"Foreign-exchange traders are much like stock floor traders: a rapidly dying breed," said Charles Geisst, author of "Wall Street: A History" and a finance professor at Manhattan College in Riverdale, New York. "Once the banks realize they are costing them money, the positions will dwindle quickly."
"The old model is going away," said John Taylor, founder of New York-based FX Concepts LLC, once the world’s biggest currency hedge fund before it went bankrupt last year. "But it’s better to say the old model has gone away several times. This is just the latest of those times."

Wednesday, February 12, 2014

US Wind Farms Map

From Bloomberg, "Wind Power Is Boring; This Isn't" by Tom Randall:
Wind has become so predictable and commonplace that it's hard to imagine where all the U.S. turbines could be hiding -- currently enough to power more than 12 million homes. Fortunately, we don't have to imagine anymore.
US Wind Farms Map

Tuesday, February 4, 2014

CBO Presentation And Projections On The Economic And Budget Outlook For 2014 To 2024

From CBO Press Briefing, "The Budget and Economic Outlook: 2014 To 2024" by Douglas Elmendorf, February 4, 2014:

CBO Report On Slow Recovery of the Labor Market: Short 6 Million Jobs At End Of 2013

From The CBO Report, "The Slow Recovery of the Labor Market:"
In assessing the slow recovery of the labor market, CBO estimates the following:
  • Of the roughly 2 percentage-point net increase in the rate of unemployment between the end of 2007 and the end of 2013, about 1 percentage point was the result of cyclical weakness in the demand for goods and services, and about 1 percentage point arose from structural factors; those factors are chiefly the stigma workers face and the erosion of skills that can stem from long-term unemployment (together worth about one-half of a percentage point of increase in the unemployment rate) and a decrease in the efficiency with which employers are filling vacancies (probably at least in part as a result of mismatches in skills and locations, and also worth about one-half of a percentage point of the increase in the unemployment rate).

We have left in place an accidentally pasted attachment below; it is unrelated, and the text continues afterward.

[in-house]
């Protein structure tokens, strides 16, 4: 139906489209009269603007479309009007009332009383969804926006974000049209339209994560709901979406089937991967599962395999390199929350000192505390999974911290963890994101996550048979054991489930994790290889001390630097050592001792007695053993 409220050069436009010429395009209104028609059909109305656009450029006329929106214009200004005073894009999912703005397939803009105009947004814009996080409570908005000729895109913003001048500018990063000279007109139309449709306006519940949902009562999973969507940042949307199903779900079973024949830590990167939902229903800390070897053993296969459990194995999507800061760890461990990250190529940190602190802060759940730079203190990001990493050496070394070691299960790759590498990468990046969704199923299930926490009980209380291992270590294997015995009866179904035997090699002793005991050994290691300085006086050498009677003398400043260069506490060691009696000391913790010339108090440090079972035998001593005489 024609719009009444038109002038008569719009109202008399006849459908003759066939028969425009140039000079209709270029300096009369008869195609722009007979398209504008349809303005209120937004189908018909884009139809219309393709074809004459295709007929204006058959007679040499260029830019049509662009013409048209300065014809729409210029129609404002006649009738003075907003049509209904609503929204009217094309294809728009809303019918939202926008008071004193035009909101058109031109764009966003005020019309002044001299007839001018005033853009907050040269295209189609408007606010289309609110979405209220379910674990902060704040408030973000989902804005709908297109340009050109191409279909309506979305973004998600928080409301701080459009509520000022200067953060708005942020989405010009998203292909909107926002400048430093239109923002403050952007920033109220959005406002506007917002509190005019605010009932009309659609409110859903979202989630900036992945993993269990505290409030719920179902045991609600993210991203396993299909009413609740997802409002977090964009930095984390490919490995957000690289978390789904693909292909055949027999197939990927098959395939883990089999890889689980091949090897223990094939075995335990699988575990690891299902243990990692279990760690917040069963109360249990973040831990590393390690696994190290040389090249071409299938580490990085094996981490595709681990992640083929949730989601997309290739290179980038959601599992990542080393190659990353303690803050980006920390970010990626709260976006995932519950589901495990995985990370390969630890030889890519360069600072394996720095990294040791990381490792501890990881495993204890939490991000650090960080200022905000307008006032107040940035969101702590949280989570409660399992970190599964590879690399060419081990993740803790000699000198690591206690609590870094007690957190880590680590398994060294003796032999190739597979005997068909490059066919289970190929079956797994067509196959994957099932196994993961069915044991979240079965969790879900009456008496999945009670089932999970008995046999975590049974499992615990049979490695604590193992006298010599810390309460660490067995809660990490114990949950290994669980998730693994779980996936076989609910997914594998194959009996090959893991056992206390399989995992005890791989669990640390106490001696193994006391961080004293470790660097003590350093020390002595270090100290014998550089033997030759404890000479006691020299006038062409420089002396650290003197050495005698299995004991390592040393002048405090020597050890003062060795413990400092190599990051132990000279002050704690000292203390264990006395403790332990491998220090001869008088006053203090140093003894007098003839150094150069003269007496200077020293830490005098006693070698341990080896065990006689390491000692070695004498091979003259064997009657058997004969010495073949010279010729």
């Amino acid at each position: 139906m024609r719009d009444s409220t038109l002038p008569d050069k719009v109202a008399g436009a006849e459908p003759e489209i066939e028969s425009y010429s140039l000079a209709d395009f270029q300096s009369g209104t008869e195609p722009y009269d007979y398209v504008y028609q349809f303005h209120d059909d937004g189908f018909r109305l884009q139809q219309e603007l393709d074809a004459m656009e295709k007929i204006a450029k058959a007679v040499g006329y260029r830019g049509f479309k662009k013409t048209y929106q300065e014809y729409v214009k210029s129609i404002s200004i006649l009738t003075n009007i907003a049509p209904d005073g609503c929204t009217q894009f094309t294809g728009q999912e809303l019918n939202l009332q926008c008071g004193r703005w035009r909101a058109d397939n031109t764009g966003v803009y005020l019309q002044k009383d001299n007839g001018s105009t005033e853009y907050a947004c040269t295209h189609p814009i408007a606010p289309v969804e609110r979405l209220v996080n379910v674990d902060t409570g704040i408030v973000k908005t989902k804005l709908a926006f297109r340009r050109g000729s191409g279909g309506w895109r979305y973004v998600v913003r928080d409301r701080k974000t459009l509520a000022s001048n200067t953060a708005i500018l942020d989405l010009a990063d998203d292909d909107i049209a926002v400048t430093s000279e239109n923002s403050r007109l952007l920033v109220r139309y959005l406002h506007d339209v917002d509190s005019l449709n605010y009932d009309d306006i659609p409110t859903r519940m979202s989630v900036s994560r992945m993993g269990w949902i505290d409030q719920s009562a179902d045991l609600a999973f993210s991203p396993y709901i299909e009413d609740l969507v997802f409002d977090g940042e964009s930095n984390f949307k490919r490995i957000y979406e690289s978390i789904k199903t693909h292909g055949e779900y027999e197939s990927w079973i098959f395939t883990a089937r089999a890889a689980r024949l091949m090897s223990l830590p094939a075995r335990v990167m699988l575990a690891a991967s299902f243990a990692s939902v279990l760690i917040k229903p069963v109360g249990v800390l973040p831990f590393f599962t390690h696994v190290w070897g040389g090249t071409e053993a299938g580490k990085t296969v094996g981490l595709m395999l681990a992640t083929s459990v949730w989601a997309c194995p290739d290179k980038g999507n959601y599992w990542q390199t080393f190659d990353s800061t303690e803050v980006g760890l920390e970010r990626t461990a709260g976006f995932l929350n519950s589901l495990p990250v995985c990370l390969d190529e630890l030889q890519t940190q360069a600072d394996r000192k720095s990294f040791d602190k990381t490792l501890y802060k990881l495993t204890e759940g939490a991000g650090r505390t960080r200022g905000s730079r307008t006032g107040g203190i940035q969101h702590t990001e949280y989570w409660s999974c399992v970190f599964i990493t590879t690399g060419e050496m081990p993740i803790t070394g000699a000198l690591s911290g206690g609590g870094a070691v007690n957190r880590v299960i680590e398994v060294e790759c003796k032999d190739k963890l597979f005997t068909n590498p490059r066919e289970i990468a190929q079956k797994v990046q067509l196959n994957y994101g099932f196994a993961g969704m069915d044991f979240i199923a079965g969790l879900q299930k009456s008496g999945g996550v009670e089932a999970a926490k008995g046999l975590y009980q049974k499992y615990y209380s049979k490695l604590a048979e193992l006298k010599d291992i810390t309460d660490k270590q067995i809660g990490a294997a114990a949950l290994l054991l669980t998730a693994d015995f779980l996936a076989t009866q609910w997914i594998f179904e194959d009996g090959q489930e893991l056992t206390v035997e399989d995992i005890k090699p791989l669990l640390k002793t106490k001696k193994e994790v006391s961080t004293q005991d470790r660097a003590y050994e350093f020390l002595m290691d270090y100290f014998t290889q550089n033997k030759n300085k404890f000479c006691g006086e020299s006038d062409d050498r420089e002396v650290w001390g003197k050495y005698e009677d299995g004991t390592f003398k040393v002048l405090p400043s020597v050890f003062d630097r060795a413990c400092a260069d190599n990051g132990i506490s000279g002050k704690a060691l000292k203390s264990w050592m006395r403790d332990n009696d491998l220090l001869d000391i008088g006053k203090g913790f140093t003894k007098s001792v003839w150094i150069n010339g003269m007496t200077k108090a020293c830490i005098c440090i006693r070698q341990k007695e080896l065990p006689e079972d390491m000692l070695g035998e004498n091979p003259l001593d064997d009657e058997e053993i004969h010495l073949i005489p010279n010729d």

• Of the roughly 3 percentage-point net decline in the labor force participation rate between the end of 2007 and the end of 2013, about 1½ percentage points was the result of long-term trends (primarily the aging of the population), about 1 percentage point was the result of temporary weakness in employment prospects and wages, and about one-half of a percentage point was attributable to unusual aspects of the slow recovery that led workers to become discouraged and permanently drop out of the labor force.
  • Employment at the end of 2013 was about 6 million jobs short of where it would be if the unemployment rate had returned to its prerecession level and if the participation rate had risen to the level it would have attained without the current cyclical weakness. Those factors account roughly equally for the shortfall.

Slow Recovery of the Labor Market: CBO Report